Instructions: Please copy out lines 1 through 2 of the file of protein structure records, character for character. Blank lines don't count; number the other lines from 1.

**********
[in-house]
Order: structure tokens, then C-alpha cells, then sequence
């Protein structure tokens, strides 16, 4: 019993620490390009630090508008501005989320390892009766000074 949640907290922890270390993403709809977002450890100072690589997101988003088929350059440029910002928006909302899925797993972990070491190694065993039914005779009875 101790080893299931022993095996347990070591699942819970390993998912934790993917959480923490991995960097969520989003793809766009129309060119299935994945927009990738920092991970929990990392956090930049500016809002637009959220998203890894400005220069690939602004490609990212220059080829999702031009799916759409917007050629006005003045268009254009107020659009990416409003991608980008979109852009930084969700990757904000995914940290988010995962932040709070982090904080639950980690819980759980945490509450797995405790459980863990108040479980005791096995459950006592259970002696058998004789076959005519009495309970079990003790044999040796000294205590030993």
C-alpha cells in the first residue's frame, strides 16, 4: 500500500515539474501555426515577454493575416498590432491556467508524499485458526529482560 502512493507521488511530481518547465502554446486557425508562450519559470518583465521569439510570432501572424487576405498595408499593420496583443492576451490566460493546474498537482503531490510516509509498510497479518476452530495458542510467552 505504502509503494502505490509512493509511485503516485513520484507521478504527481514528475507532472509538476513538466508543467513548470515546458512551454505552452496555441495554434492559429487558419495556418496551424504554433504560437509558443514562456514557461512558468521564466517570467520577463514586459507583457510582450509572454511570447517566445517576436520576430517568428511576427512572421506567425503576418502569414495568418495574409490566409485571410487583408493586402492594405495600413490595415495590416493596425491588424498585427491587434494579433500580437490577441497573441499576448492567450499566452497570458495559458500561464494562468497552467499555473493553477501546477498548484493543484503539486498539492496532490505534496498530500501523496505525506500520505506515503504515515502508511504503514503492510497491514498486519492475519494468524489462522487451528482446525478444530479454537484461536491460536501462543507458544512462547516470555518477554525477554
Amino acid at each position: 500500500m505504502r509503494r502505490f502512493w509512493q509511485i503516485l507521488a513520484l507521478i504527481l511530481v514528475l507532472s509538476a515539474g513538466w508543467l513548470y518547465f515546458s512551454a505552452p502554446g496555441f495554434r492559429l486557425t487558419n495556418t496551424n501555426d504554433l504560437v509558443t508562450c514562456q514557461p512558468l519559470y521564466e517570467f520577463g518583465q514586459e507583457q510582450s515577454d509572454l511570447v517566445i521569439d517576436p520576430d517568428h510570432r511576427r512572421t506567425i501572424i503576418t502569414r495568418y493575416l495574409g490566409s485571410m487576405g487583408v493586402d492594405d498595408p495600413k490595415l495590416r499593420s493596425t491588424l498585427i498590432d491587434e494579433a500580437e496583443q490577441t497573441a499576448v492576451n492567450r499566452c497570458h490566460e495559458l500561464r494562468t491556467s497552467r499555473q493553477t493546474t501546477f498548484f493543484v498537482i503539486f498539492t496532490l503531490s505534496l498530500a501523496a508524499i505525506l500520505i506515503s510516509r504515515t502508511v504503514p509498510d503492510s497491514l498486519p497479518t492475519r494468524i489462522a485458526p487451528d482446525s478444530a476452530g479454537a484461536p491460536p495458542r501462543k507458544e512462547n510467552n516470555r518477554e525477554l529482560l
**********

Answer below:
[in-house]
Order: structure tokens, then C-alpha cells, then sequence